“We have temporarily stopped accepting new applications from North India, Nepal and Bangladesh while we carry out an investigation to ensure they are all genuine,” said Jeremy Oppenheim, of the UKBA. “We will take tough action against those who attempt to abuse the system.”
The suspension of the applications follows revelations in The Times last year that that tens of thousands of foreign nationals have been living in Britain for years under the false cover given by hundreds of bogus colleges in London, Bradford and Manchester. In response, the Home Office announced it was holding a review of student visas by the Home Office and Department for Business to consider raising the minimum level of course for which foreign students can get a visa.
Sir Richard Stagg, the British High Commissioner in Delhi, emphasised that the suspension of applications was not aimed at legitimate students from India. “This temporary measure is designed to protect genuine students, professional agents and good education providers from anyone who is not currently playing by the rules,” he said. “I am confident that a normal visa service will be resumed in good time for students who want to study in the UK in the next academic year.”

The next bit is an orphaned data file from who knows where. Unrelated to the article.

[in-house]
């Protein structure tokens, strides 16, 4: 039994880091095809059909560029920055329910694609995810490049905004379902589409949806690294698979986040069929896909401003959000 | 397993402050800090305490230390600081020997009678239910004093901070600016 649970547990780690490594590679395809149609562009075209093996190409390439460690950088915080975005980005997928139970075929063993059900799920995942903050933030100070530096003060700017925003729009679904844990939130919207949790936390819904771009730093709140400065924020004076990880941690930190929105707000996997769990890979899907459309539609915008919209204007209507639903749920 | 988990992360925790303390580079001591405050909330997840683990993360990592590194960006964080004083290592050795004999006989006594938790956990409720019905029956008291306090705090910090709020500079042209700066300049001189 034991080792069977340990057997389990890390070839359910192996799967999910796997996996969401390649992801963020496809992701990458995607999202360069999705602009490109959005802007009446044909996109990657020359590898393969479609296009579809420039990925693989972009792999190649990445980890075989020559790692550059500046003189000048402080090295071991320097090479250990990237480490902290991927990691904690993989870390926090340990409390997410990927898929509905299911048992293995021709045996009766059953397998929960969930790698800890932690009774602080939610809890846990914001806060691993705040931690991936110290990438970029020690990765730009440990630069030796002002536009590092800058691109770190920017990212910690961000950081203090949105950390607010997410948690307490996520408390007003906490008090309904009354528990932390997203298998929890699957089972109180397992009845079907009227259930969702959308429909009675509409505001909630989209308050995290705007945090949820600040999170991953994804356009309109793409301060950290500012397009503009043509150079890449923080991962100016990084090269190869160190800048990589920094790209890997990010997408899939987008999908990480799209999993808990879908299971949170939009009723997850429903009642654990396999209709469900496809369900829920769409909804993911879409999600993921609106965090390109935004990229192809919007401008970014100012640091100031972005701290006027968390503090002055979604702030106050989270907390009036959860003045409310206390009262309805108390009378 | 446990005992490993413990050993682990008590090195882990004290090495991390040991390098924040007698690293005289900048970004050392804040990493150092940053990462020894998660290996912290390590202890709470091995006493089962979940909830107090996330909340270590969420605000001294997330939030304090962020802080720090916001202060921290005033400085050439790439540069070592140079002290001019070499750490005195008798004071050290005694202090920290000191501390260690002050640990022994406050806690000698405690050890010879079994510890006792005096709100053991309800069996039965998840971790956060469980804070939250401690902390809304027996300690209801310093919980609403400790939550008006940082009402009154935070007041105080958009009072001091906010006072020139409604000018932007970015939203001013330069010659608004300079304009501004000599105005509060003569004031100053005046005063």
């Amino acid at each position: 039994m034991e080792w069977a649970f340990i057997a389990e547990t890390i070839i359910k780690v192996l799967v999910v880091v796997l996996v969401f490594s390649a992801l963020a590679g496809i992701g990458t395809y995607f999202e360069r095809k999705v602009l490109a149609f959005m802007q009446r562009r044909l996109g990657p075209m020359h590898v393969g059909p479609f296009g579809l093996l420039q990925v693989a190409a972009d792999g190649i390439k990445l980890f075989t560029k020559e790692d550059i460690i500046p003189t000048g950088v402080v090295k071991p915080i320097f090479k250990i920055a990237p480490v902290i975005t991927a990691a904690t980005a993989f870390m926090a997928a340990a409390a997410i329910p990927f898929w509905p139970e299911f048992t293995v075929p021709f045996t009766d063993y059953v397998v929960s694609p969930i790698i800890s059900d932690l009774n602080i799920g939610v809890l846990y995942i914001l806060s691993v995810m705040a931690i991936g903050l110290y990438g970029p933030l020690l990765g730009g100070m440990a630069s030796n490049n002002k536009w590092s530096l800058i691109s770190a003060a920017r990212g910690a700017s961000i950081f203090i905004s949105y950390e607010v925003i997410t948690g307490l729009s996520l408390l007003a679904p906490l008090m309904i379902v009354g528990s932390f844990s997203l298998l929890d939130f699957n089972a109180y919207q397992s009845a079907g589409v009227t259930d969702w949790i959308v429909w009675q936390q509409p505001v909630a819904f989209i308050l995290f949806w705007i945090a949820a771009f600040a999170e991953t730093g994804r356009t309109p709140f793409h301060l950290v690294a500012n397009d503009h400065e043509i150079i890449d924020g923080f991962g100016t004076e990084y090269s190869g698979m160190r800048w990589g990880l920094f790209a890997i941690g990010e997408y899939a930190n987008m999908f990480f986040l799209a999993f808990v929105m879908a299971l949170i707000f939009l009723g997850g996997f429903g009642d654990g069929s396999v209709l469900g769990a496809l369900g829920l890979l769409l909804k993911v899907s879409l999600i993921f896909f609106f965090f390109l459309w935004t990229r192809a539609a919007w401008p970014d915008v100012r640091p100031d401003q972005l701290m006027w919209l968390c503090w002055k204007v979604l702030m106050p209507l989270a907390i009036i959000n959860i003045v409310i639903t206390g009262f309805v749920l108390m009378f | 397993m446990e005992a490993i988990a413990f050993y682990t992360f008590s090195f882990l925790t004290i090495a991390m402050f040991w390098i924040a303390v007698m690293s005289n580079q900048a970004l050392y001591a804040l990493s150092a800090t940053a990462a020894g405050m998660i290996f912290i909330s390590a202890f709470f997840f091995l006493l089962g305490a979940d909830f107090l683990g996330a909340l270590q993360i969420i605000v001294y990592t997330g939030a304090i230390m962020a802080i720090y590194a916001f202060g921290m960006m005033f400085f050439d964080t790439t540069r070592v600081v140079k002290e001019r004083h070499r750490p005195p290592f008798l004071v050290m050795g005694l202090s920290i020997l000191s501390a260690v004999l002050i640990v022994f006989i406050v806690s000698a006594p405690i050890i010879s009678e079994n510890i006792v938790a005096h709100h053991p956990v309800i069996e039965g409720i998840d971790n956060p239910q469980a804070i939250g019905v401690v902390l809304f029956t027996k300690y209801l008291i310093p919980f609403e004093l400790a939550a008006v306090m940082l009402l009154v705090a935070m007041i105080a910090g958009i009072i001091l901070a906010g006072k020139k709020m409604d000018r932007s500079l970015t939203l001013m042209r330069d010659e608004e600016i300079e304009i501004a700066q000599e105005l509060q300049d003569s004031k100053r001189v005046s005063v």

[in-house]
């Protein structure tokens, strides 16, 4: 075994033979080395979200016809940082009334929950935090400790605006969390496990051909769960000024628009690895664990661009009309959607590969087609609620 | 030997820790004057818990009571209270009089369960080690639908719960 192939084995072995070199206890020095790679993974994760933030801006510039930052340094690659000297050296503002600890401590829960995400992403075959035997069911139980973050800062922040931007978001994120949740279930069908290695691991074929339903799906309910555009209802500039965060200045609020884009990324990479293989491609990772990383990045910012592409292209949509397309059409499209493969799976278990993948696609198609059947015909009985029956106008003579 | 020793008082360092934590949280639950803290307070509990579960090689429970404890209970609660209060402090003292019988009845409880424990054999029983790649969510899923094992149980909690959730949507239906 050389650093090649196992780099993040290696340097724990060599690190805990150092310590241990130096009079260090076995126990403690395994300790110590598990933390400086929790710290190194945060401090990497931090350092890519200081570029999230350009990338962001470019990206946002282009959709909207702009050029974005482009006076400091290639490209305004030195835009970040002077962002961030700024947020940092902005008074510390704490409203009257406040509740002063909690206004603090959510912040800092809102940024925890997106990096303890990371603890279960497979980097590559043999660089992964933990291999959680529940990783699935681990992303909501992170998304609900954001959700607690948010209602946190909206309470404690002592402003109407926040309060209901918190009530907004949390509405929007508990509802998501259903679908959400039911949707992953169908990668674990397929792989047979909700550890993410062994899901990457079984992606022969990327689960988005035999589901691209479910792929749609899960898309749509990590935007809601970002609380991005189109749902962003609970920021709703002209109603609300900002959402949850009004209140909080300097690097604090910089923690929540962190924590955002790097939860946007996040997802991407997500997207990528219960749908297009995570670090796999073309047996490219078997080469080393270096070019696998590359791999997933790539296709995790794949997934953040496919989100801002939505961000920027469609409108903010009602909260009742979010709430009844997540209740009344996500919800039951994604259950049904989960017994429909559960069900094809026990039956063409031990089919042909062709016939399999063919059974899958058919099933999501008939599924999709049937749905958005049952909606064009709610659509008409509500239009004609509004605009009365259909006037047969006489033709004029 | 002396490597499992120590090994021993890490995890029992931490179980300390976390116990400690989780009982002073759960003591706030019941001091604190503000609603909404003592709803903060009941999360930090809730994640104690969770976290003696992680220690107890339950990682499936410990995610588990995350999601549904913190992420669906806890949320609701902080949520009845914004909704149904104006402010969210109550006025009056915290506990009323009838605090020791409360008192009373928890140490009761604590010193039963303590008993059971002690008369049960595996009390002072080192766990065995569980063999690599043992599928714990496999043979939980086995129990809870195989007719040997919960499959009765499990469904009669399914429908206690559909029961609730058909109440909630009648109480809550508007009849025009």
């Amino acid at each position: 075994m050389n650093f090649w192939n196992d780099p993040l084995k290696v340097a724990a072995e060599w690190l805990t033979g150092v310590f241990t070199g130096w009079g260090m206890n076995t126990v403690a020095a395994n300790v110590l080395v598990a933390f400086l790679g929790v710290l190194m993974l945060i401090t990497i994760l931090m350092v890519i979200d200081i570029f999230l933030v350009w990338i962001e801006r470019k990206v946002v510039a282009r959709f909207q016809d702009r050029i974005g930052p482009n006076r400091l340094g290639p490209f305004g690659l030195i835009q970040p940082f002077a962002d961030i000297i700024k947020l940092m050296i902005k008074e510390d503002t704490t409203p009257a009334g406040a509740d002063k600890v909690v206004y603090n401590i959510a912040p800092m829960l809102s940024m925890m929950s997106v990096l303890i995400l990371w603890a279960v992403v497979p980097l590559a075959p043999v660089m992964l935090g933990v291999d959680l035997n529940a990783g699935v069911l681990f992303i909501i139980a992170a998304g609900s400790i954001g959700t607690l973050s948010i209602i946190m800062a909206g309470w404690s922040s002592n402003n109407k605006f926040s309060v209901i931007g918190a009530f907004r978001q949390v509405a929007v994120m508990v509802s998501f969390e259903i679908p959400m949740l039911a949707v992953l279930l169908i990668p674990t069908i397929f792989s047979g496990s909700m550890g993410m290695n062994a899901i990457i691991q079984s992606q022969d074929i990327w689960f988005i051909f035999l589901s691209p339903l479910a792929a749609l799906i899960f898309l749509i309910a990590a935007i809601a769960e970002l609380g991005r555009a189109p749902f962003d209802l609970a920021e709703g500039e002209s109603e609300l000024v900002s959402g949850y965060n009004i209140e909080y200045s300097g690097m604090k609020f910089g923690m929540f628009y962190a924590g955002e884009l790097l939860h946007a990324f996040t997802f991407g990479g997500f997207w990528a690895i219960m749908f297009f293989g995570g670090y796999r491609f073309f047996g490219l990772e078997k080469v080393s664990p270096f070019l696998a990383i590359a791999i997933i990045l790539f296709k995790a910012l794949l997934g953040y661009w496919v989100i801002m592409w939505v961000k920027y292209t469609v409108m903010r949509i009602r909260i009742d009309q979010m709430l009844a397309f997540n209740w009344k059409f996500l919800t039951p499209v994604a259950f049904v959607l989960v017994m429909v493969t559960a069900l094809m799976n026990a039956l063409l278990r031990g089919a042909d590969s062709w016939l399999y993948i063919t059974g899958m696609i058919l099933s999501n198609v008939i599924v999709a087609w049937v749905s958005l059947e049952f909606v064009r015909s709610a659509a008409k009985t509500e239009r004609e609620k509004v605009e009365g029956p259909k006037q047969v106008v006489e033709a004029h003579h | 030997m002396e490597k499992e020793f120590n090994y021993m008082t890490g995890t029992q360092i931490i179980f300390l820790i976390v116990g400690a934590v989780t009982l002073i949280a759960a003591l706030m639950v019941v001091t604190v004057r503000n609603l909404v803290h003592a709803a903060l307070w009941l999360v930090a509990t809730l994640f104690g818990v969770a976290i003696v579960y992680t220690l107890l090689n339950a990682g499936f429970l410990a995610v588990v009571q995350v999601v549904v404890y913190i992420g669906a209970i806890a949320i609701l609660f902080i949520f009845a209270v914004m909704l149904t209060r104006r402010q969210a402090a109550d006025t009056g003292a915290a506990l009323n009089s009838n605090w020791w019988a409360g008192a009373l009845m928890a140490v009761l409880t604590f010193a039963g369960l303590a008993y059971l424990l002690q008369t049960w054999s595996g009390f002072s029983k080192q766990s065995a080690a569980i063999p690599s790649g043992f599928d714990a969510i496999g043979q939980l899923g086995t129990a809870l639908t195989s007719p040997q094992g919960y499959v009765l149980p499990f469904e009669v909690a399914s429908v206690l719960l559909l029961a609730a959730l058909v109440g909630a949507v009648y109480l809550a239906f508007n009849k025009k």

Those who have already made appointments at visa applications centres in North India will have those meetings suspended. While visa centres elsewhere in India will continue to accept applications, they will require appointments with each applicant starting from today, potentially slowing down the process.